Teenagers in Israel use 3D-printer to create face mask designed for lip-reading
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Teenagers in Israel use 3D-printer to create face mask designed for lip-reading

The mask, which features a transparent front panel, was specifically designed for those with hearing impairments and who read lips to communicate

Read My Lips Mask
Read My Lips Mask

A doctoral student teamed up with secondary school pupils in Israel to create a Covid-19 face mask designed to make it possible to lip-read during the pandemic.

The mask, dubbed “Read My Lips”, features a transparent front panel, is reusable and can be sterilised. It is specifically designed for those with hearing impairments and who read lips to communicate.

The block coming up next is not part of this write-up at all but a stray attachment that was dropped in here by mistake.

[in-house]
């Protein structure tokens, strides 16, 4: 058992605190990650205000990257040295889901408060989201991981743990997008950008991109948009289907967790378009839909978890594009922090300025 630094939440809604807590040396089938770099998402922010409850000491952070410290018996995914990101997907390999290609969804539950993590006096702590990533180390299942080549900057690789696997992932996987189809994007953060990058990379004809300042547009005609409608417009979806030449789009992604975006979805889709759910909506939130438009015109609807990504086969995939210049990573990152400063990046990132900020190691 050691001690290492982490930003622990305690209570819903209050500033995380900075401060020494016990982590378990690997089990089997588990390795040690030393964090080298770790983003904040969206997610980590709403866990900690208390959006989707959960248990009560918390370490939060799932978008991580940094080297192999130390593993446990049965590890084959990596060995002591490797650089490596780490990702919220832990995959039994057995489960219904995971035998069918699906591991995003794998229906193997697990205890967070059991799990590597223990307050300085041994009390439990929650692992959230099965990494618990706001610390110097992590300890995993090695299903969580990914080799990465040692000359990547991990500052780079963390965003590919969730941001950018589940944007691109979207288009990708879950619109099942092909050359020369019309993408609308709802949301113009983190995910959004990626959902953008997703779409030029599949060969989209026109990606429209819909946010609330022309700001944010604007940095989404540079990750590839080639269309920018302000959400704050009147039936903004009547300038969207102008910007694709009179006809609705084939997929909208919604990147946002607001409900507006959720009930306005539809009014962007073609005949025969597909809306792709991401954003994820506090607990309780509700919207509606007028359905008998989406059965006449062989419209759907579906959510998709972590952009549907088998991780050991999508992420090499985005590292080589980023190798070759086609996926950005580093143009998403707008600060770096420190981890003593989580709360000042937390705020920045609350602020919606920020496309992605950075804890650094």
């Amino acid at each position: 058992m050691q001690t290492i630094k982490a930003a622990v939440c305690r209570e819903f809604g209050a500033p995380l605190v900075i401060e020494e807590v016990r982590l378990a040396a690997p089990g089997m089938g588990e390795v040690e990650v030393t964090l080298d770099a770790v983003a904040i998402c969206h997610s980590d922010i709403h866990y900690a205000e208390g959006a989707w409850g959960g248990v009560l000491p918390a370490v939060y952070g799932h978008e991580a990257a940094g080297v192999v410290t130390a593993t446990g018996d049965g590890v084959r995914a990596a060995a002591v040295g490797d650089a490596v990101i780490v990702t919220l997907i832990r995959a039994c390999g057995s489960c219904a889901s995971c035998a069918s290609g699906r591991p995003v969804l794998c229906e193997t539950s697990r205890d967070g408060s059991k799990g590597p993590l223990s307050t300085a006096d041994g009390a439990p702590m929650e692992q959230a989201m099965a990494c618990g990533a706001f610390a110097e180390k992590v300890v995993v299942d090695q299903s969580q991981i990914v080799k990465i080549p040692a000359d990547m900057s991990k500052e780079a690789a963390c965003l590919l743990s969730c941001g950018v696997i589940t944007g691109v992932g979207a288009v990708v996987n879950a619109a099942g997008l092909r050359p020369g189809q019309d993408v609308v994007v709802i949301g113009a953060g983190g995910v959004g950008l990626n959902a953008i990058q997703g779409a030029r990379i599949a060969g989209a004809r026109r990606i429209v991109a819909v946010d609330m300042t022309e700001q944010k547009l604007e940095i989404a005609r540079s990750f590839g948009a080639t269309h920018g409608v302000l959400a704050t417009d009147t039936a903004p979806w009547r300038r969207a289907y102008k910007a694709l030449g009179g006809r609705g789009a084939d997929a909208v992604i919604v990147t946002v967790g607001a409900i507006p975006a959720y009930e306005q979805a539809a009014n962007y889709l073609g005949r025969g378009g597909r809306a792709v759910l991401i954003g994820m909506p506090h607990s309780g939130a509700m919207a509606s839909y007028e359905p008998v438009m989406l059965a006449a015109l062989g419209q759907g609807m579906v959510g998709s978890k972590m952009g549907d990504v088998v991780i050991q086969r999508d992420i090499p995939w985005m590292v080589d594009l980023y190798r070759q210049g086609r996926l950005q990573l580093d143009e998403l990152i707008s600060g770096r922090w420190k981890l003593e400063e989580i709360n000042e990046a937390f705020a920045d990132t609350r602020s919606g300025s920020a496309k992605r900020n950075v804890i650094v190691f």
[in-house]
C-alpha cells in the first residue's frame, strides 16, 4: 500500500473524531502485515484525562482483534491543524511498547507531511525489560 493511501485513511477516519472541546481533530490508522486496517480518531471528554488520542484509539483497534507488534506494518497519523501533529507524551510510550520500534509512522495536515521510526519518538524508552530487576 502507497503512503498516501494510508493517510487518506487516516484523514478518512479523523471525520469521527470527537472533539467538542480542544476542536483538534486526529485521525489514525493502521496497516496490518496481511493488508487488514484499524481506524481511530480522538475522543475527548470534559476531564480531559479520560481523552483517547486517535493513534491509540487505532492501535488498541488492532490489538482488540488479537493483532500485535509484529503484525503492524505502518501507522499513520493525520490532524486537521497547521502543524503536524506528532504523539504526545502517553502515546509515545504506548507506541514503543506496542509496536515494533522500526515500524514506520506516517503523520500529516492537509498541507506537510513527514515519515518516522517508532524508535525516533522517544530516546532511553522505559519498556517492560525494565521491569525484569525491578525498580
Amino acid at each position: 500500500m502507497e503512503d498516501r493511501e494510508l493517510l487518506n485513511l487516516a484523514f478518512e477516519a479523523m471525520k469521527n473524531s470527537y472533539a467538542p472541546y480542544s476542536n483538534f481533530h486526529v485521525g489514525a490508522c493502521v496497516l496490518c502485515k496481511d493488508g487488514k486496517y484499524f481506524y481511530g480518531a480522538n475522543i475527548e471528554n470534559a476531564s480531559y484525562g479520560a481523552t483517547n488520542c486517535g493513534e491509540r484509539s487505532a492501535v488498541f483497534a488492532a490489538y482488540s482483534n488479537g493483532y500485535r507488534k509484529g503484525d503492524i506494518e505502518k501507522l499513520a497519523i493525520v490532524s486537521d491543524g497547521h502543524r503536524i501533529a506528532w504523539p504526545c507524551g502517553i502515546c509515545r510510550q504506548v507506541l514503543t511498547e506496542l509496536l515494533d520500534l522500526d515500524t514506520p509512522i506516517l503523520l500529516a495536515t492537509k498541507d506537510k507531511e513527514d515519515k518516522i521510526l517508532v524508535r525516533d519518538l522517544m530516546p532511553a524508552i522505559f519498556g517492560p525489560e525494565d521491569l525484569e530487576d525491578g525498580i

A doctoral student at Ben-Gurion University of the Negev, Carolina Tannenbaum-Baruchi​, whose parents are both deaf, worked on the project with Maayan Levin, who is a mentor on a robotics programme led by the organisation World ORT.

Students enrolled on the programme, aged 12 to 18, adapted her design which they brought to life using a 3D printer at a local school.

Dan Green, World ORT’s acting director general and CEO, said: “The creativity shown by our students involved in this remarkable project is the perfect example of how ORT’s innovative spirit gives young people the tools they need to make a difference in the world.

“Our mission is to place the future in the hands of the next generation by focusing on STEM, problem solving and critical thinking. The Roboactive team’s work on the ‘Read My Lips’ face mask is the embodiment of this. We could not be more proud of their efforts.”

The university is hoping to refine the design, currently marketed online in Israel for US$4 (approximately £3).

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